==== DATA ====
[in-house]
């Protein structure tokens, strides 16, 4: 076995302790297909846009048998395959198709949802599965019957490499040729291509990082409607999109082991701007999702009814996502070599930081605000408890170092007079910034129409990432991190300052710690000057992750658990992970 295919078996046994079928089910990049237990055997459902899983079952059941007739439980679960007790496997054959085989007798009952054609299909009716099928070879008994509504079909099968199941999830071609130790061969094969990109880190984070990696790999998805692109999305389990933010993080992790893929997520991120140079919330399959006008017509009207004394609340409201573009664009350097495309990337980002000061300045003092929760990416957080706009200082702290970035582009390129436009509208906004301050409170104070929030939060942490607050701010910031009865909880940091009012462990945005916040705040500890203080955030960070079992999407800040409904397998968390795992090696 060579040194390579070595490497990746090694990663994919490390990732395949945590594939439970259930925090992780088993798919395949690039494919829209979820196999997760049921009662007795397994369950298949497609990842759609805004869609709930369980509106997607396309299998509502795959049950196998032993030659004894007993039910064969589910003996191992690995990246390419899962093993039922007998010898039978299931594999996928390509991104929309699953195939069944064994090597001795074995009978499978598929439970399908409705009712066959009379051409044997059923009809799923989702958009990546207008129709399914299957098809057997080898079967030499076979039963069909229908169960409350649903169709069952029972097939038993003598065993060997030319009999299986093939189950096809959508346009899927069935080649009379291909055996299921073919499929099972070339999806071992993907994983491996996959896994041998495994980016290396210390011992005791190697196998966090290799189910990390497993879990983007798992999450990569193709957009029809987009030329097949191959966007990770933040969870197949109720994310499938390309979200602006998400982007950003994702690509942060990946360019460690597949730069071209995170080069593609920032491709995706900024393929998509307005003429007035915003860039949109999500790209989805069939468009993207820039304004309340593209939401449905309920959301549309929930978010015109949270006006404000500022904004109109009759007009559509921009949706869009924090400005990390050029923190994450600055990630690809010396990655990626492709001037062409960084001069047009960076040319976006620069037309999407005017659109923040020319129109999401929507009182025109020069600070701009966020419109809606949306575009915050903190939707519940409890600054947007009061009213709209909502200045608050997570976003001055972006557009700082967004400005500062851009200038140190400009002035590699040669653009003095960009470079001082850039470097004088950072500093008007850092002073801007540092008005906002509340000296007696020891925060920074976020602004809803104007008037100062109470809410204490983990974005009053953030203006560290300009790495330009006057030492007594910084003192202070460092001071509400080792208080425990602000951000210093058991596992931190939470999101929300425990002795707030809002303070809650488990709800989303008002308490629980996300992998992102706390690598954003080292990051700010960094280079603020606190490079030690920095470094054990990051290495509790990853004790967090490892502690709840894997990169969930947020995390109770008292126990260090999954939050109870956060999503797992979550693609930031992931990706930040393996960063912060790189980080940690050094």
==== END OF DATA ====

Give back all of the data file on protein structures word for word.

[in-house]
């Protein structure tokens, strides 16, 4: 076995302790297909846009048998395959198709949802599965019957490499040729291509990082409607999109082991701007999702009814996502070599930081605000408890170092007079910034129409990432991190300052710690000057992750658990992970 295919078996046994079928089910990049237990055997459902899983079952059941007739439980679960007790496997054959085989007798009952054609299909009716099928070879008994509504079909099968199941999830071609130790061969094969990109880190984070990696790999998805692109999305389990933010993080992790893929997520991120140079919330399959006008017509009207004394609340409201573009664009350097495309990337980002000061300045003092929760990416957080706009200082702290970035582009390129436009509208906004301050409170104070929030939060942490607050701010910031009865909880940091009012462990945005916040705040500890203080955030960070079992999407800040409904397998968390795992090696 060579040194390579070595490497990746090694990663994919490390990732395949945590594939439970259930925090992780088993798919395949690039494919829209979820196999997760049921009662007795397994369950298949497609990842759609805004869609709930369980509106997607396309299998509502795959049950196998032993030659004894007993039910064969589910003996191992690995990246390419899962093993039922007998010898039978299931594999996928390509991104929309699953195939069944064994090597001795074995009978499978598929439970399908409705009712066959009379051409044997059923009809799923989702958009990546207008129709399914299957098809057997080898079967030499076979039963069909229908169960409350649903169709069952029972097939038993003598065993060997030319009999299986093939189950096809959508346009899927069935080649009379291909055996299921073919499929099972070339999806071992993907994983491996996959896994041998495994980016290396210390011992005791190697196998966090290799189910990390497993879990983007798992999450990569193709957009029809987009030329097949191959966007990770933040969870197949109720994310499938390309979200602006998400982007950003994702690509942060990946360019460690597949730069071209995170080069593609920032491709995706900024393929998509307005003429007035915003860039949109999500790209989805069939468009993207820039304004309340593209939401449905309920959301549309929930978010015109949270006006404000500022904004109109009759007009559509921009949706869009924090400005990390050029923190994450600055990630690809010396990655990626492709001037062409960084001069047009960076040319976006620069037309999407005017659109923040020319129109999401929507009182025109020069600070701009966020419109809606949306575009915050903190939707519940409890600054947007009061009213709209909502200045608050997570976003001055972006557009700082967004400005500062851009200038140190400009002035590699040669653009003095960009470079001082850039470097004088950072500093008007850092002073801007540092008005906002509340000296007696020891925060920074976020602004809803104007008037100062109470809410204490983990974005009053953030203006560290300009790495330009006057030492007594910084003192202070460092001071509400080792208080425990602000951000210093058991596992931190939470999101929300425990002795707030809002303070809650488990709800989303008002308490629980996300992998992102706390690598954003080292990051700010960094280079603020606190490079030690920095470094054990990051290495509790990853004790967090490892502690709840894997990169969930947020995390109770008292126990260090999954939050109870956060999503797992979550693609930031992931990706930040393996960063912060790189980080940690050094």